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Today’s ‘Diversity’ Oaths Resemble 1950s ‘Loyalty’ Oaths


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Real Clear Politics

Charles Lipson

May 12 2022

It is rare to meet someone with true moral courage, someone who risks everything to do what he knows is right. I was privileged to know such a man, George Anastaplo. His story, set during the Red Scare of the 1950s, needs to be told because it applies today, when political zealots again demand rigid conformity.

George, a boy from rural Illinois, refused to bow down to the most powerful lawyers in his home state. He knew their demands were wrong, even though he could have easily and truthfully said “yes” to their substance. He refused solely because he thought asking him violated basic guarantees in the U.S. Constitution.

The time was the early 1950s, and the demands came from ideological crusaders on the right, who insisted on anti-communist loyalty oaths. Today’s crusaders come from the left, demanding pledges of support for “Diversity, Equity, and Inclusion” (DEI). More on today’s ideological frenzy in a moment, but first, George’s story.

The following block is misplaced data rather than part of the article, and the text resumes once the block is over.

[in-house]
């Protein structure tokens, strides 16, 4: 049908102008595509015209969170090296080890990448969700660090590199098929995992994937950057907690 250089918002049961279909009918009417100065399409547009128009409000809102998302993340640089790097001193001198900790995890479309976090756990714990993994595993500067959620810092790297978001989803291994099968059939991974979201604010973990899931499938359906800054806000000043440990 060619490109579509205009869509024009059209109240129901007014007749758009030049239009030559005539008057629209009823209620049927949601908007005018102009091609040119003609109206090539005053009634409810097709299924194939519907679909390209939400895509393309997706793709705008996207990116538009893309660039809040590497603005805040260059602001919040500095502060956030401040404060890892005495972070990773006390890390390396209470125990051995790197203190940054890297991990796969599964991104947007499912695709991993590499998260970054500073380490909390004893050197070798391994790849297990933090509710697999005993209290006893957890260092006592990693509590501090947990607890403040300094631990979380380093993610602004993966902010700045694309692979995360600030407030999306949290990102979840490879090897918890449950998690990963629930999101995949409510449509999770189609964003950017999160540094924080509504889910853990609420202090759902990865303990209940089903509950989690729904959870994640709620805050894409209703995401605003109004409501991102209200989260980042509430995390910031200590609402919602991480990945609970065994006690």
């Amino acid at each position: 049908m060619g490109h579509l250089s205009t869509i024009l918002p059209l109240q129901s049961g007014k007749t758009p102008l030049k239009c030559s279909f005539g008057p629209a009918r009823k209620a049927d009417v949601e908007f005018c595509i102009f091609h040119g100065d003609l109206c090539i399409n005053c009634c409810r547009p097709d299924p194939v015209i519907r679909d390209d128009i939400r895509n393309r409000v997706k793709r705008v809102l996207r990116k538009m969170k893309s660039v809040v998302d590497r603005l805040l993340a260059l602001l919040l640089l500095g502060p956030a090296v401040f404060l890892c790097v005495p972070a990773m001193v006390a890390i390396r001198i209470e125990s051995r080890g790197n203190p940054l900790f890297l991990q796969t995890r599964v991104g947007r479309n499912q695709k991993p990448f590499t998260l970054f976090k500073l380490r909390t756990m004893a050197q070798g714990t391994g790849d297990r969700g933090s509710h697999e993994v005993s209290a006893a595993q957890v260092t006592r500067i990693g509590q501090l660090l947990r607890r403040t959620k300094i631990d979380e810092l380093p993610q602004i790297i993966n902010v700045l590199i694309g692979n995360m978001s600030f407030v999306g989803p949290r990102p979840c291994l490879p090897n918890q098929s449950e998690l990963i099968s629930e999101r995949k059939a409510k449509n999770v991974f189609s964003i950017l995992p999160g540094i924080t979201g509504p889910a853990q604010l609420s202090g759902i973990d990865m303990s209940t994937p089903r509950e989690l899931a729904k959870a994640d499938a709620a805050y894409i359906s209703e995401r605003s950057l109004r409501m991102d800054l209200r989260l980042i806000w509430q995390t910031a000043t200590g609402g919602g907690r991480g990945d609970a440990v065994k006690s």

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By Charles Lipson - RCP Contributor
May 12, 2022
AP Photo/Herbert K. White

It is rare to meet someone with true moral courage, someone who risks everything to do what he knows is right. I was privileged to know such a man, George Anastaplo. His story, set during the Red Scare of the 1950s, needs to be told because it applies today, when political zealots again demand rigid conformity.

George, a boy from rural Illinois, refused to bow down to the most powerful lawyers in his home state. He knew their demands were wrong, even though he could have easily and truthfully said “yes” to their substance. He refused solely because he thought asking him violated basic guarantees in the U.S. Constitution.

The time was the early 1950s, and the demands came from ideological crusaders on the right, who insisted on anti-communist loyalty oaths. Today’s crusaders come from the left, demanding pledges of support for “Diversity, Equity, and Inclusion” (DEI). More on today’s ideological frenzy in a moment, but first, George’s story.